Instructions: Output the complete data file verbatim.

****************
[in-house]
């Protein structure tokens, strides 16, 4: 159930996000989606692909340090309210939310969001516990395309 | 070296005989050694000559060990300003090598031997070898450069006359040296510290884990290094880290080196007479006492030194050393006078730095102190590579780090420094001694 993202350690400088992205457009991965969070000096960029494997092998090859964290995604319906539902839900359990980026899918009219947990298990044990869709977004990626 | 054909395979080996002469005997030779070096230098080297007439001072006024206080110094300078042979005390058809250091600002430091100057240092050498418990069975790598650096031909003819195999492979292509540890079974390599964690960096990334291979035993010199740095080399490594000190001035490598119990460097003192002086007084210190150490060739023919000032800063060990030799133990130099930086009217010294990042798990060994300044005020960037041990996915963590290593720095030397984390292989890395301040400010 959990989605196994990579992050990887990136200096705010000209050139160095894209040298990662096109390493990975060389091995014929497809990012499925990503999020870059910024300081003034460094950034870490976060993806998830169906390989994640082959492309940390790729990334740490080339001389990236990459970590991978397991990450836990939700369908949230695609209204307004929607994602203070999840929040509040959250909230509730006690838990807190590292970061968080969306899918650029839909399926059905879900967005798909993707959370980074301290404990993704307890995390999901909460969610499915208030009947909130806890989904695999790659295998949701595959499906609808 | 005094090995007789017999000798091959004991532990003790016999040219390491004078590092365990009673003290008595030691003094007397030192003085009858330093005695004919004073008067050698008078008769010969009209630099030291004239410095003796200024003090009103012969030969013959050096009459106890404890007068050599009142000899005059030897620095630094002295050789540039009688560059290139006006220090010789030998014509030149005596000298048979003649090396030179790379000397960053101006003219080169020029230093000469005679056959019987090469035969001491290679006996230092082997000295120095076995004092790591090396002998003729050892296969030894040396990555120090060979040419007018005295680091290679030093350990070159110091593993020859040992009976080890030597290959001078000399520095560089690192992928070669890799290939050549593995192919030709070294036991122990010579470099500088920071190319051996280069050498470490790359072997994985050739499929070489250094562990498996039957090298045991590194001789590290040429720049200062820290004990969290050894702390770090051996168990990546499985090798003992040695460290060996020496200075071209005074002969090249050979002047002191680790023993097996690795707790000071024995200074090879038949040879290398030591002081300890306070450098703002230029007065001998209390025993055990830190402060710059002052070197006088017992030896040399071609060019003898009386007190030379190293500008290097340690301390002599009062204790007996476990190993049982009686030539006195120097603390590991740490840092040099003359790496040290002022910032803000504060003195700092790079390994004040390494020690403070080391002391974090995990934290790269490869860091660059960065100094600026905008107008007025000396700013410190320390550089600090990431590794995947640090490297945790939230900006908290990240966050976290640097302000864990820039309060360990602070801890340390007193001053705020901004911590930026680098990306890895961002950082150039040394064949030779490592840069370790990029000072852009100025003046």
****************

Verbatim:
[in-house]
């Protein structure tokens, strides 16, 4: 159930996000989606692909340090309210939310969001516990395309 | 070296005989050694000559060990300003090598031997070898450069006359040296510290884990290094880290080196007479006492030194050393006078730095102190590579780090420094001694 993202350690400088992205457009991965969070000096960029494997092998090859964290995604319906539902839900359990980026899918009219947990298990044990869709977004990626 | 054909395979080996002469005997030779070096230098080297007439001072006024206080110094300078042979005390058809250091600002430091100057240092050498418990069975790598650096031909003819195999492979292509540890079974390599964690960096990334291979035993010199740095080399490594000190001035490598119990460097003192002086007084210190150490060739023919000032800063060990030799133990130099930086009217010294990042798990060994300044005020960037041990996915963590290593720095030397984390292989890395301040400010 959990989605196994990579992050990887990136200096705010000209050139160095894209040298990662096109390493990975060389091995014929497809990012499925990503999020870059910024300081003034460094950034870490976060993806998830169906390989994640082959492309940390790729990334740490080339001389990236990459970590991978397991990450836990939700369908949230695609209204307004929607994602203070999840929040509040959250909230509730006690838990807190590292970061968080969306899918650029839909399926059905879900967005798909993707959370980074301290404990993704307890995390999901909460969610499915208030009947909130806890989904695999790659295998949701595959499906609808 | 005094090995007789017999000798091959004991532990003790016999040219390491004078590092365990009673003290008595030691003094007397030192003085009858330093005695004919004073008067050698008078008769010969009209630099030291004239410095003796200024003090009103012969030969013959050096009459106890404890007068050599009142000899005059030897620095630094002295050789540039009688560059290139006006220090010789030998014509030149005596000298048979003649090396030179790379000397960053101006003219080169020029230093000469005679056959019987090469035969001491290679006996230092082997000295120095076995004092790591090396002998003729050892296969030894040396990555120090060979040419007018005295680091290679030093350990070159110091593993020859040992009976080890030597290959001078000399520095560089690192992928070669890799290939050549593995192919030709070294036991122990010579470099500088920071190319051996280069050498470490790359072997994985050739499929070489250094562990498996039957090298045991590194001789590290040429720049200062820290004990969290050894702390770090051996168990990546499985090798003992040695460290060996020496200075071209005074002969090249050979002047002191680790023993097996690795707790000071024995200074090879038949040879290398030591002081300890306070450098703002230029007065001998209390025993055990830190402060710059002052070197006088017992030896040399071609060019003898009386007190030379190293500008290097340690301390002599009062204790007996476990190993049982009686030539006195120097603390590991740490840092040099003359790496040290002022910032803000504060003195700092790079390994004040390494020690403070080391002391974090995990934290790269490869860091660059960065100094600026905008107008007025000396700013410190320390550089600090990431590794995947640090490297945790939230900006908290990240966050976290640097302000864990820039309060360990602070801890340390007193001053705020901004911590930026680098990306890895961002950082150039040394064949030779490592840069370790990029000072852009100025003046």